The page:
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Former Obama economic adviser: Tap the Strategic Petroleum Reserve


A sign of things to come from the Obama White House?

Austan Goolsbee, who served as one of President Obama's top economic advisers, writes in the Wall Street Journal that it's time to tap into the Strategic Petroleum Reserve -- which would boost oil supply and thus potentially drive down oil prices.

Part of Goolsbee's case is that there's too much oil in the reserve.

Domestic production hit record levels in 2011, at about 9.5 million barrels per day. According to the Energy Information Administration, oil imports have dropped by more than 20% since 2006 -- and imports from sources outside of North America (that is, from Canada and Mexico) are down 30%, to fewer than seven million barrels per day.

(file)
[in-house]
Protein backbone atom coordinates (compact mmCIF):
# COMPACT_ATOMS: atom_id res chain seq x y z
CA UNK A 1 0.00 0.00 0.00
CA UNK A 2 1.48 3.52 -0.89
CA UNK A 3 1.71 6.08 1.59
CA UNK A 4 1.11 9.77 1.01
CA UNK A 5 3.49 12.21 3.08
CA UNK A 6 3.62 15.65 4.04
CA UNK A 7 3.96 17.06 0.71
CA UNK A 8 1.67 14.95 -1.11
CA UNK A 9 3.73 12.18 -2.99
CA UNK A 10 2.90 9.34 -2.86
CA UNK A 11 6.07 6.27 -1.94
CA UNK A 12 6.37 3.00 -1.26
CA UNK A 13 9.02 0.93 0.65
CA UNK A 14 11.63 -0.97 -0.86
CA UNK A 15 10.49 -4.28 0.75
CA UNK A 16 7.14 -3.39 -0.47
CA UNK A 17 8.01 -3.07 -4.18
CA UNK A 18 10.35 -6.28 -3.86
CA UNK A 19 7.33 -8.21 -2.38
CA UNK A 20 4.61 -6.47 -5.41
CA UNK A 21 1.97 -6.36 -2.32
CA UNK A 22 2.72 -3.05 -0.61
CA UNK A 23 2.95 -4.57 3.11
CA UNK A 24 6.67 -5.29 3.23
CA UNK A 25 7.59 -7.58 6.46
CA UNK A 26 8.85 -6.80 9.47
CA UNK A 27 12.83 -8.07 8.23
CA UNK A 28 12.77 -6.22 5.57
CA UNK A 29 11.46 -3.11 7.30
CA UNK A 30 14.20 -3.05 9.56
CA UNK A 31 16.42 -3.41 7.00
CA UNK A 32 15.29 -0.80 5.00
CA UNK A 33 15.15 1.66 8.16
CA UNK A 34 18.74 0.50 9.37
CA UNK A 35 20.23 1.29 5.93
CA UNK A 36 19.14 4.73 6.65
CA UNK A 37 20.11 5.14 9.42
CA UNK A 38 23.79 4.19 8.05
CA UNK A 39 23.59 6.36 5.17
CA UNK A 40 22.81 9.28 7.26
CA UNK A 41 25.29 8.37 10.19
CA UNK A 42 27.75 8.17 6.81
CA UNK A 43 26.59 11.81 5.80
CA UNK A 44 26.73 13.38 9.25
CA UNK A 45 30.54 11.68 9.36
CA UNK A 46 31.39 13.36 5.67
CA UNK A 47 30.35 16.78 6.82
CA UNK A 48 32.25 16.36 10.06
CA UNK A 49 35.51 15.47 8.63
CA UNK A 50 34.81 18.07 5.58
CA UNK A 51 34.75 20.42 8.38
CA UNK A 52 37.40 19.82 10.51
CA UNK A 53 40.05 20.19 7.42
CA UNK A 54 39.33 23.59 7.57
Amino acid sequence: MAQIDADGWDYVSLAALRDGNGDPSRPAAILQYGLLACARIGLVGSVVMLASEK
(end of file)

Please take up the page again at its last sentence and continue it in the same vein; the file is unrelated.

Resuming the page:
Yet despite the decreasing strategic need, we have filled the Strategic Petroleum Reserve to historic levels. During the first 30 years or so of the reserve's existence, its volume averaged fewer than 550 million barrels -- 75% of capacity. It is now at almost 700 million barrels or 96% of capacity (and was at 100% before the release last summer). In 2005, Congress authorized more capacity, to enable the reserve to reach one billion barrels.

And Goolsbee also says that tapping into the reserve -- at current oil prices -- would bring billions in the U.S. Treasury.

Keeping the extra oil in the Strategic Petroleum Reserve is a form of insurance policy and so it isn't free. If we reduced the reserve to 510 million barrels from 696 million barrels, the sales would bring in more than $20 billion to the Treasury. Are taxpayers really getting $20 billion worth of value from having an extra 25 days worth of those oil imports sitting in a salt mine in Louisiana?